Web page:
Today's legislators are making things far worse. Federal appeals judge Alex Kozinski writes that it "seems as if legislators now pass statutes because of, not despite, their lack of clarity. By using vague language, legislators can avoid making the difficult political choices that they have to confront when drafting a statute precisely."

Many books could be written on the impossibility of getting clear answers to single questions like, "Is this a legally adequate environmental impact statement?" or "Is this a lawful way to draw the bounds of city council districts?" or "Does this firefighting exam unlawfully discriminate against the handicapped?"

Theory often follows practice, and now some members of the leftish Critical Legal Studies movement have come along to proclaim that indeterminacy is not just a tolerable evil in the discipline of the citizenry but a downright good. Leading C.L.S. light Duncan Kennedy of Harvard, in a well-known article, has suggested that vague standards are preferable to definite rules precisely because they give citizens the sense that the totality of their behavior is under scrutiny by the tribunes of society. But while lofty ideals of jurisprudence can sometimes seem remote from the needs of everyday life, legal determinacy and predictability have the homely as well as the transcendent virtues. They allow us to plan our dealings in times of legal peace. They take on new importance at the first signs of a quarrel, when we want to know whether we have fallen short of our duties, so we can make amends, or stand on firm ground, so we can frame demands. If the quarrel goes to litigation, reliable law encourages a prompt settlement or, if worst comes to worst, cabins the bounds of what is at stake in a trial. Afterward it provides reassurance that the verdict hung on objective factors rather than bias or luck and quells the nagging suggestion that fighting just a bit harder might have turned the outcome.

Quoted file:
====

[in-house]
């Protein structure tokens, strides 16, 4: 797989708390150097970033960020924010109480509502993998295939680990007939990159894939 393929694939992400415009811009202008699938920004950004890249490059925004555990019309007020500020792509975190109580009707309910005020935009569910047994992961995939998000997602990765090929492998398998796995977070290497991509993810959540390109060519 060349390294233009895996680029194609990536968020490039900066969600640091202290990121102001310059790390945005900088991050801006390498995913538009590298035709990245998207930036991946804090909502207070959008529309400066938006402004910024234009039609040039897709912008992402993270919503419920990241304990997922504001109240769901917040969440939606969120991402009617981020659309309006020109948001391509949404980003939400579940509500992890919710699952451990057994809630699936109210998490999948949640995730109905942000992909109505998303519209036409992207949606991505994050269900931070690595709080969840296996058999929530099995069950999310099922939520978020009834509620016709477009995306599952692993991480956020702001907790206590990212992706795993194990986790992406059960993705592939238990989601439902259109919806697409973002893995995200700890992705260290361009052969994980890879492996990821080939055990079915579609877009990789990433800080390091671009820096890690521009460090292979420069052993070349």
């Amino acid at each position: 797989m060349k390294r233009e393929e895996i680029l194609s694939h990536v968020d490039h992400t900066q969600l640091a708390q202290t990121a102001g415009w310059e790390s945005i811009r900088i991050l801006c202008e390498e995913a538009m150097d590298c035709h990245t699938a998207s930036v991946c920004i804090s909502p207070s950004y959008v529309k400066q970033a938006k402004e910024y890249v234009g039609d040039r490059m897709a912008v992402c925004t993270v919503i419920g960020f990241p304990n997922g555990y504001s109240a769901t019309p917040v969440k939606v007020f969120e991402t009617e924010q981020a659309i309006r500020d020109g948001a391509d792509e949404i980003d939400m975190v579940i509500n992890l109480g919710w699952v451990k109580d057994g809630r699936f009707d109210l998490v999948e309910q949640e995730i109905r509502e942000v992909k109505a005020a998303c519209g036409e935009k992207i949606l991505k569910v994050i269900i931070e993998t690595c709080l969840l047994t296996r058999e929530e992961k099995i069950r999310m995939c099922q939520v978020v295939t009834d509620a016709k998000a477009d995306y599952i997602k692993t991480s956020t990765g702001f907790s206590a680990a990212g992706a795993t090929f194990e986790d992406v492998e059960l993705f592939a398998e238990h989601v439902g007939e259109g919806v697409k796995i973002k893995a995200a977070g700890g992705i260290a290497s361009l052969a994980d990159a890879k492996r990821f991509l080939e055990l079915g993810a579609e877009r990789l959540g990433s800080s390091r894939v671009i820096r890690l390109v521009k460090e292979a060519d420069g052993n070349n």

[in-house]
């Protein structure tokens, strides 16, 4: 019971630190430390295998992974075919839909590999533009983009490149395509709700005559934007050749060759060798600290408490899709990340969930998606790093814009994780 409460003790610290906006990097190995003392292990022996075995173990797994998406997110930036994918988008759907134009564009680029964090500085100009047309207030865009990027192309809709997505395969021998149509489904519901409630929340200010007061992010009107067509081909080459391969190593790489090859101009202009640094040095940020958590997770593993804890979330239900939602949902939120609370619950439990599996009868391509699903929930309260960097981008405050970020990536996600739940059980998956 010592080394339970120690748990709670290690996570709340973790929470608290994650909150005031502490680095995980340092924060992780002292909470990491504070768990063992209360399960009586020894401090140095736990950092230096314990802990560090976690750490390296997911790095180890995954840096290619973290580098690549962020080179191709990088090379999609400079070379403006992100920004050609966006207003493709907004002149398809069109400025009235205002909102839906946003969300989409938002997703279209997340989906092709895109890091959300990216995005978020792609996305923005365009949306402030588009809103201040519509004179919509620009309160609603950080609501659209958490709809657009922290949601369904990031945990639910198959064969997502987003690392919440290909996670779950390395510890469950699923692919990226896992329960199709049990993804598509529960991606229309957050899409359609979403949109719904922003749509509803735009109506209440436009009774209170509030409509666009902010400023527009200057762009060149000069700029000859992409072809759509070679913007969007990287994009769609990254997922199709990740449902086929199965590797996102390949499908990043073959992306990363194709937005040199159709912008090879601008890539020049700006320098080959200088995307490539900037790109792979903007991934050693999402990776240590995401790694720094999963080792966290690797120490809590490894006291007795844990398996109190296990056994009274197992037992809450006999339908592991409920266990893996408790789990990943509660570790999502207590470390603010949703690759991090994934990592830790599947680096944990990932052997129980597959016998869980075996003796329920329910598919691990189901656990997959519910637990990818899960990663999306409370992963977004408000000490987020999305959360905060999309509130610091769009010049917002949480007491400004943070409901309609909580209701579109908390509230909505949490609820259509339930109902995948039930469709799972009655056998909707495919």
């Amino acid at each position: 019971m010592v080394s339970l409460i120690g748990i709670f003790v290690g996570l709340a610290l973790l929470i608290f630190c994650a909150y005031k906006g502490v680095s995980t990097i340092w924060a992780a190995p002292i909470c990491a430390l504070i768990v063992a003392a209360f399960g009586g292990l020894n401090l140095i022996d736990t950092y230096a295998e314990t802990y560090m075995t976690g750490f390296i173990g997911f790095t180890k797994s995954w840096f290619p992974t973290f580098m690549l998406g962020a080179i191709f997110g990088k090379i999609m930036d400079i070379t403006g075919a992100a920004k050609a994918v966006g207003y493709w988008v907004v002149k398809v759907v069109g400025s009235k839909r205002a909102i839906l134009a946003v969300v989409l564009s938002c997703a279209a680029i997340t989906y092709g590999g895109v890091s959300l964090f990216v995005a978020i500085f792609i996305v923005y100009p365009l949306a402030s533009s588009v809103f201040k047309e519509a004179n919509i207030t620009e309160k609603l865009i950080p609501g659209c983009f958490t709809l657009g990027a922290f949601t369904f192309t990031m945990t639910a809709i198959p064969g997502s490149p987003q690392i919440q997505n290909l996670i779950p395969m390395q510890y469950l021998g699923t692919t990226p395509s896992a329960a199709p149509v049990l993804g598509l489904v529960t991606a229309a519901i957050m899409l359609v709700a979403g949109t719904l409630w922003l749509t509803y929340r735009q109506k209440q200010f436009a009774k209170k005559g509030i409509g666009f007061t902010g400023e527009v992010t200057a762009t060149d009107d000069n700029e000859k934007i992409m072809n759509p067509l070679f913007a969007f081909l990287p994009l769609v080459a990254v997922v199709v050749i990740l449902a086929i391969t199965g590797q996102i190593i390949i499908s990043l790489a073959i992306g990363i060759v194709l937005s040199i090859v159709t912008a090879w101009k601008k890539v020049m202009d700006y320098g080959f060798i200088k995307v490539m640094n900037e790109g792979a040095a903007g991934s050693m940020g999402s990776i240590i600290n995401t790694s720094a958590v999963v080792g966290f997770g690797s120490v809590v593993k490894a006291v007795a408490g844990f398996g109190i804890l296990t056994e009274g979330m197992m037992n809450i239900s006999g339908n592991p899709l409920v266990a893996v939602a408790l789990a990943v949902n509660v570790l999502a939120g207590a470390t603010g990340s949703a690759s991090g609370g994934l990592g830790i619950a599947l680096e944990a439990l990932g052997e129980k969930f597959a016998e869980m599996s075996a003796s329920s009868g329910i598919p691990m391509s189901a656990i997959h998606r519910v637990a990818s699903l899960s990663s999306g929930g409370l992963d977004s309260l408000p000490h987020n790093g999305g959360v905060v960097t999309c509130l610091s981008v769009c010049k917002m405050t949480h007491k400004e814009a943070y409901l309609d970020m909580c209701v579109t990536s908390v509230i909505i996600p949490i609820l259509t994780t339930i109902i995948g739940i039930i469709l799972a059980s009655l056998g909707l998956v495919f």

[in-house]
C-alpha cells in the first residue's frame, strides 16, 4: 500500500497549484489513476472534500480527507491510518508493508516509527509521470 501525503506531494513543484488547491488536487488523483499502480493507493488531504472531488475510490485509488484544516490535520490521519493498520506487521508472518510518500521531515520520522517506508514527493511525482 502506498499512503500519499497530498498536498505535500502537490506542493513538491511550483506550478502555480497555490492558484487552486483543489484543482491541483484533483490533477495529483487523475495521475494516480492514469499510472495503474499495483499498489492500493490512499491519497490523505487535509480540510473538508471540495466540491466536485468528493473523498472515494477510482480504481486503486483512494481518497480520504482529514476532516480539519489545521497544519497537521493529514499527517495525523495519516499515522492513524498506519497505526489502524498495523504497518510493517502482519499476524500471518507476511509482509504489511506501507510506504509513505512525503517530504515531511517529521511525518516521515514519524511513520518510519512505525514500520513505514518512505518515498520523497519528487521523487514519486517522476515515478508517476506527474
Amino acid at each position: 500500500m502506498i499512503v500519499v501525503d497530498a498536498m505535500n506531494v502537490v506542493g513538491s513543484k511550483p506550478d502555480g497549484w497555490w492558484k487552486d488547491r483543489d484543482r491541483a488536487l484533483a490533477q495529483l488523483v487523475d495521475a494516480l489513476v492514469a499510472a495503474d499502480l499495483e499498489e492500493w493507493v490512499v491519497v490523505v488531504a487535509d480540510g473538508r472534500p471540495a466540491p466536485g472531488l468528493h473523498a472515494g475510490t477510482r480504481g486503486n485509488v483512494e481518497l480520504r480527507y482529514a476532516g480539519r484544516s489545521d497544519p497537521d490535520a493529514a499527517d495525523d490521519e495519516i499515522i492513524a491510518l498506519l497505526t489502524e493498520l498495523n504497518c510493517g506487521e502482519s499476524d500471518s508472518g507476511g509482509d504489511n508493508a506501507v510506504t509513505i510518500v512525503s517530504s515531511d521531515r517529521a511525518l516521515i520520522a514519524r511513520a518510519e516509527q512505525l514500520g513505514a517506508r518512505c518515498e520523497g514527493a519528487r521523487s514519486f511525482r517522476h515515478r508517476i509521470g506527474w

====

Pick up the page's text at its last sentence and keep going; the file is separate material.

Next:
The surest way to destroy predictability is to tell citizens and judges alike to decide what to do when interests clash by looking into their consciences. Until that happy day on Canaan's shore when all consciences converge, the only result can be a Babel of disagreement. Today's voluminous case reports are filled with lawsuits between respectable citizens whose sense of fairness inevitably differs but who would not for that reason, in an era of clearer law, have had to come to legal blows. Where people of honest intention are suing each other in large numbers, it is because they have been baffled in their efforts to learn in any other way what the law expects of them. "No profound social theory is needed to explain why people are more litigious today than ever before," as Richard Epstein of the University of Chicago puts it. Legal uncertainty "breeds litigation . . . . It's that simple."